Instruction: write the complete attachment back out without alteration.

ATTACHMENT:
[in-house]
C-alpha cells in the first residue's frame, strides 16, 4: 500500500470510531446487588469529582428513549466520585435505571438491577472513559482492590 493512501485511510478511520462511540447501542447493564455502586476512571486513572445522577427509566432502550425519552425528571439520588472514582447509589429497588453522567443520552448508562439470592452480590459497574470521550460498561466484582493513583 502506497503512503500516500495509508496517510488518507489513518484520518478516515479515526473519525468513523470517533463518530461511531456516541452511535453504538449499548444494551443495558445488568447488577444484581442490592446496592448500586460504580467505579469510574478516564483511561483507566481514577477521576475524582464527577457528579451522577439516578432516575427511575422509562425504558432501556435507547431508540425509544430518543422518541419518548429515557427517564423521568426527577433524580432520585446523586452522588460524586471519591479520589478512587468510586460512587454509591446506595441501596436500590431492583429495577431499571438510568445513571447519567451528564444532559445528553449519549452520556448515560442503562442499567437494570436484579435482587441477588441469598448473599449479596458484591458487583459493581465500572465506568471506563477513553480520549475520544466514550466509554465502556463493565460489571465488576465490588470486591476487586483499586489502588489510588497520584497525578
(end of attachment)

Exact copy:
[in-house]
C-alpha cells in the first residue's frame, strides 16, 4: 500500500470510531446487588469529582428513549466520585435505571438491577472513559482492590 493512501485511510478511520462511540447501542447493564455502586476512571486513572445522577427509566432502550425519552425528571439520588472514582447509589429497588453522567443520552448508562439470592452480590459497574470521550460498561466484582493513583 502506497503512503500516500495509508496517510488518507489513518484520518478516515479515526473519525468513523470517533463518530461511531456516541452511535453504538449499548444494551443495558445488568447488577444484581442490592446496592448500586460504580467505579469510574478516564483511561483507566481514577477521576475524582464527577457528579451522577439516578432516575427511575422509562425504558432501556435507547431508540425509544430518543422518541419518548429515557427517564423521568426527577433524580432520585446523586452522588460524586471519591479520589478512587468510586460512587454509591446506595441501596436500590431492583429495577431499571438510568445513571447519567451528564444532559445528553449519549452520556448515560442503562442499567437494570436484579435482587441477588441469598448473599449479596458484591458487583459493581465500572465506568471506563477513553480520549475520544466514550466509554465502556463493565460489571465488576465490588470486591476487586483499586489502588489510588497520584497525578